The Detroit Tigers are a complete disaster, and no one deserves the blame more than Al Avila. Sure, the underperforming players deserve their fair share, as does former GM Dave Dombrowski, manager A.J. Hinch, and owner Chris Ilitch. But don't miscalculate this; Al Avila is the main reason the Detroit Tigers are headed towards being nearly 20-games under .500 at the All-Star break.
Al Avila wasn't exactly set up to have immediate success following the departure of Dave Dombrowski. Dombrowski was in buy mode for years after receiving the blessing to spend from owner Mike Ilitch. With that in mind, Dombrowski eagerly, willingly depleted Detroit's prospect pool trying to piece together a World Series Champion. Despite being unable to finish the job, the Detroit Tigers were widely victorious over eleven years between 2006 and 2017.
As Will Burchfield of 97.1, The Ticket recently pointed out. During that span, the Detroit Tigers continued to draft starting pitching, turning a blind eye to the position players. I'm not going to go over every selection year by year because in every draft in any sport, you could do this. Hindsight is 20/20, but usually, organizations don't swing and miss this many times consecutively. During this span, the Tigers selected Ryan Perry, Jacob Turner, and Beau Burrows, passing on the likes of Mike Trout, Aaron Judge, and Matt Chapman. Ouch.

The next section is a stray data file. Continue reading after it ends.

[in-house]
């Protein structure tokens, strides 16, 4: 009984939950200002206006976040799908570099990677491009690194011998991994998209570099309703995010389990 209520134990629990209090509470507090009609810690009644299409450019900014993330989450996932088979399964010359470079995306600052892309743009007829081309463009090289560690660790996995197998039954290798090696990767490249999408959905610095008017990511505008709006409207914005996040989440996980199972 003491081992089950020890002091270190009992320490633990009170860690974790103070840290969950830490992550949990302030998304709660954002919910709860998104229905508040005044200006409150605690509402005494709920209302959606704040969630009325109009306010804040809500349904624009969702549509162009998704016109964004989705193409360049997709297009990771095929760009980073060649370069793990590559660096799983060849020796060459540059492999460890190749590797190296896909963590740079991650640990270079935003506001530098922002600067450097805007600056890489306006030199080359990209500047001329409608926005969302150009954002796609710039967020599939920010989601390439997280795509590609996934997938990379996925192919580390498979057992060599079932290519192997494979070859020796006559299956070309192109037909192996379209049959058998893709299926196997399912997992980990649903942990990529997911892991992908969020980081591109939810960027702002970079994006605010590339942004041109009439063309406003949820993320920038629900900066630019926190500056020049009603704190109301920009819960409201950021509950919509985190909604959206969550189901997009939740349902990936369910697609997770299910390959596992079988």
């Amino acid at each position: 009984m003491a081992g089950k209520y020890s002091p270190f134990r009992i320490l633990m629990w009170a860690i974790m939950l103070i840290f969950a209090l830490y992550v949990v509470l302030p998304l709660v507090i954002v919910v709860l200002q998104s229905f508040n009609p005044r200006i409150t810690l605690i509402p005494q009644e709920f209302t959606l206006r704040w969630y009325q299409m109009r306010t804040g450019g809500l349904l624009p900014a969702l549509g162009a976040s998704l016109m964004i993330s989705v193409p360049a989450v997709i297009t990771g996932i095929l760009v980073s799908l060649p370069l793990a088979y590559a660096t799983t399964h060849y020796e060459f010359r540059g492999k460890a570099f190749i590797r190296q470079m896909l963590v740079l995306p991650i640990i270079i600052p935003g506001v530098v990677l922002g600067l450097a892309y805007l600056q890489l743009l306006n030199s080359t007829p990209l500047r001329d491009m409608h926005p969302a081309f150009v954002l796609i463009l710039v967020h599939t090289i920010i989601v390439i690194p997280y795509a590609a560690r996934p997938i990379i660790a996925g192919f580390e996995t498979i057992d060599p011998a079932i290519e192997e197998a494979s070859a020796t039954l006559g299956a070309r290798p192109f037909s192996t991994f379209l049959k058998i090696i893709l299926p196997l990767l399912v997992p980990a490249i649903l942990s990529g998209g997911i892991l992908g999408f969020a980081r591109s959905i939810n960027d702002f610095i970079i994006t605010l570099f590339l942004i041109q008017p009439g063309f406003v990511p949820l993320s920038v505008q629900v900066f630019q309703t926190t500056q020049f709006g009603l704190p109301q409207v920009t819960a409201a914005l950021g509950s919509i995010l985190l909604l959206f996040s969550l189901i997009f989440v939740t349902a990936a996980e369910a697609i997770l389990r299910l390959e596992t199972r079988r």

After being relieved of his duties, Dombrowski handed the torch to his long-time assistant general manager, Al Avila. Avila took over in 2015, and despite the organization being destined to rebuild, that didn't become a reality until 2017. In 2017 the Tigers imploded. This is where Avila had the opportunity to replenish Detroit's farm system by trading the likes of J.D. Martinez, Justin Upton, and Justin Verlander.
Those three significant pieces should have garnered a considerable return, immediately laying the groundwork for a somewhat quick rebuild, don't you think?
Outlining Al Avila's blockbuster trade history.
The Detroit Tigers received Grayson Long and Elvin Rodriguez for Upton. Dawel Lugo, Sergio Alcantara and Jose King for J.D. Martinez. Plus, Daz Cameron, Jake Rogers, and Franklin Perez for Verlander, arguably the greatest right-handed starter of his generation.
A couple of years later, Avila would once again trade his biggest chip, Nick Castellanos. Castellanos, at the time, seemed a bit irritated with the organization because they had moved him from third base to the corner outfield. Then had toyed with the idea of bringing him back into the infield to play first base. All of this occurred while Castellanos sought an extension, but the now clearly rebuilding organization also became reluctant to offer him an extension. Castellanos said he had no interest in limiting himself as a first baseman before hitting the open free agent market. Can you blame him?